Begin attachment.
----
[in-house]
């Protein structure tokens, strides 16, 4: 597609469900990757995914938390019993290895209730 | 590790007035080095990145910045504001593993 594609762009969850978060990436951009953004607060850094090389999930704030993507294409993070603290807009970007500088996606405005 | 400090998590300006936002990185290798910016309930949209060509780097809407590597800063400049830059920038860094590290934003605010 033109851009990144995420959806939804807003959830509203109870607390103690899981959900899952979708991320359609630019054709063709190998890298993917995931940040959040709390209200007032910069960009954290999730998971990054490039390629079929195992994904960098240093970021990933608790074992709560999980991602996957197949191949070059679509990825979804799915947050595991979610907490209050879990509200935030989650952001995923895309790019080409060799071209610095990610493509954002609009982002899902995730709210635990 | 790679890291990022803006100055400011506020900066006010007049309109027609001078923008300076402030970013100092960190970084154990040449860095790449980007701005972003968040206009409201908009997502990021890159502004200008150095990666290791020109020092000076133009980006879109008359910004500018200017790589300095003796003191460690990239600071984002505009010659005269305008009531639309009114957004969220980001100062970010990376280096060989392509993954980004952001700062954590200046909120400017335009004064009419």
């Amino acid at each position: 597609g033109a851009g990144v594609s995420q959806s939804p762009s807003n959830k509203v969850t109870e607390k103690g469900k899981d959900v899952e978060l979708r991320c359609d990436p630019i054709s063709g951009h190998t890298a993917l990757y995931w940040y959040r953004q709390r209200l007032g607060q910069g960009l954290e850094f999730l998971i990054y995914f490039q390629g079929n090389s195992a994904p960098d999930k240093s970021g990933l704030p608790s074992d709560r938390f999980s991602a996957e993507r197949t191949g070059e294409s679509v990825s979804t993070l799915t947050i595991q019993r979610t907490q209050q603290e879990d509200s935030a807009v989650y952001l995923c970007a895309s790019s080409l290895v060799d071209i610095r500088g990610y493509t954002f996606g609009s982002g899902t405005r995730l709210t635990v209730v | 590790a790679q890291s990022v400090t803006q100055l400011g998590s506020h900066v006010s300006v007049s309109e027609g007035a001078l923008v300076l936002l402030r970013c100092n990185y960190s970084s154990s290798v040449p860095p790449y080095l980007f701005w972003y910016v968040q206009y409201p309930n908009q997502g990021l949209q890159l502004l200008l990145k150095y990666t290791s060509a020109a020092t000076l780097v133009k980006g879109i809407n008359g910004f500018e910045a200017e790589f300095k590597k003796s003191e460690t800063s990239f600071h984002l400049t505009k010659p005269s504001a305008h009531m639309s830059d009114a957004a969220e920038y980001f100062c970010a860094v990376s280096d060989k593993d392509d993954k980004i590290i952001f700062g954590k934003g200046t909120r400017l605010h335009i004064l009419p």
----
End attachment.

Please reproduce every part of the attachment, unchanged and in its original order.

[in-house]
């Protein structure tokens, strides 16, 4: 597609469900990757995914938390019993290895209730 | 590790007035080095990145910045504001593993 594609762009969850978060990436951009953004607060850094090389999930704030993507294409993070603290807009970007500088996606405005 | 400090998590300006936002990185290798910016309930949209060509780097809407590597800063400049830059920038860094590290934003605010 033109851009990144995420959806939804807003959830509203109870607390103690899981959900899952979708991320359609630019054709063709190998890298993917995931940040959040709390209200007032910069960009954290999730998971990054490039390629079929195992994904960098240093970021990933608790074992709560999980991602996957197949191949070059679509990825979804799915947050595991979610907490209050879990509200935030989650952001995923895309790019080409060799071209610095990610493509954002609009982002899902995730709210635990 | 790679890291990022803006100055400011506020900066006010007049309109027609001078923008300076402030970013100092960190970084154990040449860095790449980007701005972003968040206009409201908009997502990021890159502004200008150095990666290791020109020092000076133009980006879109008359910004500018200017790589300095003796003191460690990239600071984002505009010659005269305008009531639309009114957004969220980001100062970010990376280096060989392509993954980004952001700062954590200046909120400017335009004064009419």
């Amino acid at each position: 597609g033109a851009g990144v594609s995420q959806s939804p762009s807003n959830k509203v969850t109870e607390k103690g469900k899981d959900v899952e978060l979708r991320c359609d990436p630019i054709s063709g951009h190998t890298a993917l990757y995931w940040y959040r953004q709390r209200l007032g607060q910069g960009l954290e850094f999730l998971i990054y995914f490039q390629g079929n090389s195992a994904p960098d999930k240093s970021g990933l704030p608790s074992d709560r938390f999980s991602a996957e993507r197949t191949g070059e294409s679509v990825s979804t993070l799915t947050i595991q019993r979610t907490q209050q603290e879990d509200s935030a807009v989650y952001l995923c970007a895309s790019s080409l290895v060799d071209i610095r500088g990610y493509t954002f996606g609009s982002g899902t405005r995730l709210t635990v209730v | 590790a790679q890291s990022v400090t803006q100055l400011g998590s506020h900066v006010s300006v007049s309109e027609g007035a001078l923008v300076l936002l402030r970013c100092n990185y960190s970084s154990s290798v040449p860095p790449y080095l980007f701005w972003y910016v968040q206009y409201p309930n908009q997502g990021l949209q890159l502004l200008l990145k150095y990666t290791s060509a020109a020092t000076l780097v133009k980006g879109i809407n008359g910004f500018e910045a200017e790589f300095k590597k003796s003191e460690t800063s990239f600071h984002l400049t505009k010659p005269s504001a305008h009531m639309s830059d009114a957004a969220e920038y980001f100062c970010a860094v990376s280096d060989k593993d392509d993954k980004i590290i952001f700062g954590k934003g200046t909120r400017l605010h335009i004064l009419p």